As the Finger Lakes region experiences a warmer-than-average start to winter, El Niño emerges as a key influence. This climatic phenomenon, last strongly observed in the 2015-16 season, is characterized by the weakening of westerly trade winds along the equator, leading to warmer Pacific waters near equatorial South America.
This shift results in a modified Pacific jet stream, typically bringing warmer, drier conditions to northern regions like Rochester, and wetter conditions in the Gulf Coast and Southeast of the United States. Unlike its counterpart, La Niña, which brings colder and wetter weather to the north, El Niño does not follow a regular cycle and can occur every two to seven years.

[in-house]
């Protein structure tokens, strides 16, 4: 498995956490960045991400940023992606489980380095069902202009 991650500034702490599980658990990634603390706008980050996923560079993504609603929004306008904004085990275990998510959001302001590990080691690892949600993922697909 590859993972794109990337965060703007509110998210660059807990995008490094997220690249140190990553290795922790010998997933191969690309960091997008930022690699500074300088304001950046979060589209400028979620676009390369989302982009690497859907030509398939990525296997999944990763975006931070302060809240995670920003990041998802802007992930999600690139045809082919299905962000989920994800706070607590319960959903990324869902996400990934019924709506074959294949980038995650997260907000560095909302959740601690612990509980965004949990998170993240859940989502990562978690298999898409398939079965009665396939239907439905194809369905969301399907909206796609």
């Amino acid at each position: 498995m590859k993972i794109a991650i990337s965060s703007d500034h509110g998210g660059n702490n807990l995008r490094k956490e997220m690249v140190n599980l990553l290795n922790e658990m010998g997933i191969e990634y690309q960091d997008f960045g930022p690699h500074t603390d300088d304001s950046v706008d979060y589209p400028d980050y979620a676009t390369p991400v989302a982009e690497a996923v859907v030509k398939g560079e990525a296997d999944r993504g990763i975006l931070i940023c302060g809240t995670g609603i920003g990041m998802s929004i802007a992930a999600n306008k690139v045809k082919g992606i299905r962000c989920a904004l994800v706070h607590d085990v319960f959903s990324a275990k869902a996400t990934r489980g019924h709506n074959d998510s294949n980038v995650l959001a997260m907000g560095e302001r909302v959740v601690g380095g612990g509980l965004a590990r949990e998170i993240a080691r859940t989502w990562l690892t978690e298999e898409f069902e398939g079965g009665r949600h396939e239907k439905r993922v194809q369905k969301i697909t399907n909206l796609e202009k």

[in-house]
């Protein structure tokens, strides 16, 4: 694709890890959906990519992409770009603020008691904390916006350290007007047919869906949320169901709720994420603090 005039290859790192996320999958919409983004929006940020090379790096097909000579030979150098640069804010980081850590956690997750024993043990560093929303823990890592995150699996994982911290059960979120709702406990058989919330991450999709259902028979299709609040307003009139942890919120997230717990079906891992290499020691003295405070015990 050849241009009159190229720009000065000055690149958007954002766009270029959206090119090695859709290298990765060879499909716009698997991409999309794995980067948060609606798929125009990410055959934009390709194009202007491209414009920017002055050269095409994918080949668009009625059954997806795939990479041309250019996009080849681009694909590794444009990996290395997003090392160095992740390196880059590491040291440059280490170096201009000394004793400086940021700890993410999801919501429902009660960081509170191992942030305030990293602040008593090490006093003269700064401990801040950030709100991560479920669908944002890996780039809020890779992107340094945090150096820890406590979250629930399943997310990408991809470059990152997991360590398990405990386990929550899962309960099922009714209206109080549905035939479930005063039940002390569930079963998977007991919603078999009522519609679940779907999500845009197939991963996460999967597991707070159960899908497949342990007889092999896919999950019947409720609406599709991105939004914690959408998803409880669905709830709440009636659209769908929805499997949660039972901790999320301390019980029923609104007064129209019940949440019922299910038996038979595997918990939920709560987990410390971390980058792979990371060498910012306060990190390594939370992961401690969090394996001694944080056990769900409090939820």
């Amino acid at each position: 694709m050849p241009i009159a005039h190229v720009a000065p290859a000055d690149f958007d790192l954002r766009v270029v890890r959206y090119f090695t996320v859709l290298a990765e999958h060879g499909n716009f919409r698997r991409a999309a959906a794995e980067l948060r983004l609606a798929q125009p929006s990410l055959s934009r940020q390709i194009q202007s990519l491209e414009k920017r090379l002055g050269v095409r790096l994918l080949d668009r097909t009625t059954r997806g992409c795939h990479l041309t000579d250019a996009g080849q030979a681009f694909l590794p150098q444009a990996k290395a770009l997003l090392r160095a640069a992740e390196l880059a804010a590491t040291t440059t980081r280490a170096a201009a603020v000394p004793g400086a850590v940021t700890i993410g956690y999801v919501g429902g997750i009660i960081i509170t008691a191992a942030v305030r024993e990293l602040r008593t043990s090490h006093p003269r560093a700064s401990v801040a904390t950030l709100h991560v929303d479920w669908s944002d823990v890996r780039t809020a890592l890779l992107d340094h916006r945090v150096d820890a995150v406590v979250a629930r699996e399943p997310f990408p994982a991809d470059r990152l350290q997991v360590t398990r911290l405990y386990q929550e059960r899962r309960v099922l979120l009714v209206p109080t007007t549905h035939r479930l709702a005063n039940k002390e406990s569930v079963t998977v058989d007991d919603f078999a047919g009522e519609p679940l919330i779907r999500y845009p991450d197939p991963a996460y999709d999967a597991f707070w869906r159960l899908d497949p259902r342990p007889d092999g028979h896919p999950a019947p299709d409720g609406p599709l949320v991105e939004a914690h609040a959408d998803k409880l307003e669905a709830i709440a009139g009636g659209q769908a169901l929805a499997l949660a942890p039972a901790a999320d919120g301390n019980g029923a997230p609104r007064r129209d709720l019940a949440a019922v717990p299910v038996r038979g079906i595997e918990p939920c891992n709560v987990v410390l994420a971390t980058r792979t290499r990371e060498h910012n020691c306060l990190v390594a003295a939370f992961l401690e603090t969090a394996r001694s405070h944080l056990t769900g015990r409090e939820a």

It typically lasts about nine months to a year, with the current El Niño expected to continue through winter and transition to a neutral state by April.
The 2015-16 El Niño event is a prime example of the variability in regional weather patterns it can cause. While the Finger Lakes region enjoyed 16 record-breaking high temperatures and significantly less snowfall than the 102-inch seasonal average, the West Coast experienced extreme wet conditions.
This winter, the National Weather Service’s Climate Prediction Center anticipates above-average temperatures for the region extending into mid-January, with precipitation expected to be below average initially but returning to typical levels by mid-January.
These predictions underscore the unpredictable nature of El Niño’s impact on local weather patterns, making long-term forecasting particularly challenging.
FingerLakes1.com is the region’s leading all-digital news publication. The company was founded in 1998 and has been keeping residents informed for more than two decades. Have a lead? Send it to [email protected].